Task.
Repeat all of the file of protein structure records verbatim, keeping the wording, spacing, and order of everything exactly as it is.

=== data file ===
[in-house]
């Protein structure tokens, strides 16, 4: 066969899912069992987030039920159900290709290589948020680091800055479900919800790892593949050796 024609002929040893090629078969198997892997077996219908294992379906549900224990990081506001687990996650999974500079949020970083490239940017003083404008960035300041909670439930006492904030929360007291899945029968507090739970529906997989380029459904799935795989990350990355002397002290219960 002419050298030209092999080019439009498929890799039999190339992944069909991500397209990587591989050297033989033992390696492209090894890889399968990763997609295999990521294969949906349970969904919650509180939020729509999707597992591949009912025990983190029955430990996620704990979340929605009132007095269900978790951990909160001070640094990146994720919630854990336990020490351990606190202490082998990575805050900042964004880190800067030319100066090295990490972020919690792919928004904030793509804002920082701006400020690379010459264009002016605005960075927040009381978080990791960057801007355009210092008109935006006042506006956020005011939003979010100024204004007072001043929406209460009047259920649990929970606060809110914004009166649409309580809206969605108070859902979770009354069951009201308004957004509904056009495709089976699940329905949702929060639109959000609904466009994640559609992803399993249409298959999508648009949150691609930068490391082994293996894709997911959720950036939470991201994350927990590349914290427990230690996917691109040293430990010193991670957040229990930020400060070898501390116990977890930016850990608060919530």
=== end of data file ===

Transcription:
[in-house]
């Protein structure tokens, strides 16, 4: 066969899912069992987030039920159900290709290589948020680091800055479900919800790892593949050796 024609002929040893090629078969198997892997077996219908294992379906549900224990990081506001687990996650999974500079949020970083490239940017003083404008960035300041909670439930006492904030929360007291899945029968507090739970529906997989380029459904799935795989990350990355002397002290219960 002419050298030209092999080019439009498929890799039999190339992944069909991500397209990587591989050297033989033992390696492209090894890889399968990763997609295999990521294969949906349970969904919650509180939020729509999707597992591949009912025990983190029955430990996620704990979340929605009132007095269900978790951990909160001070640094990146994720919630854990336990020490351990606190202490082998990575805050900042964004880190800067030319100066090295990490972020919690792919928004904030793509804002920082701006400020690379010459264009002016605005960075927040009381978080990791960057801007355009210092008109935006006042506006956020005011939003979010100024204004007072001043929406209460009047259920649990929970606060809110914004009166649409309580809206969605108070859902979770009354069951009201308004957004509904056009495709089976699940329905949702929060639109959000609904466009994640559609992803399993249409298959999508648009949150691609930068490391082994293996894709997911959720950036939470991201994350927990590349914290427990230690996917691109040293430990010193991670957040229990930020400060070898501390116990977890930016850990608060919530």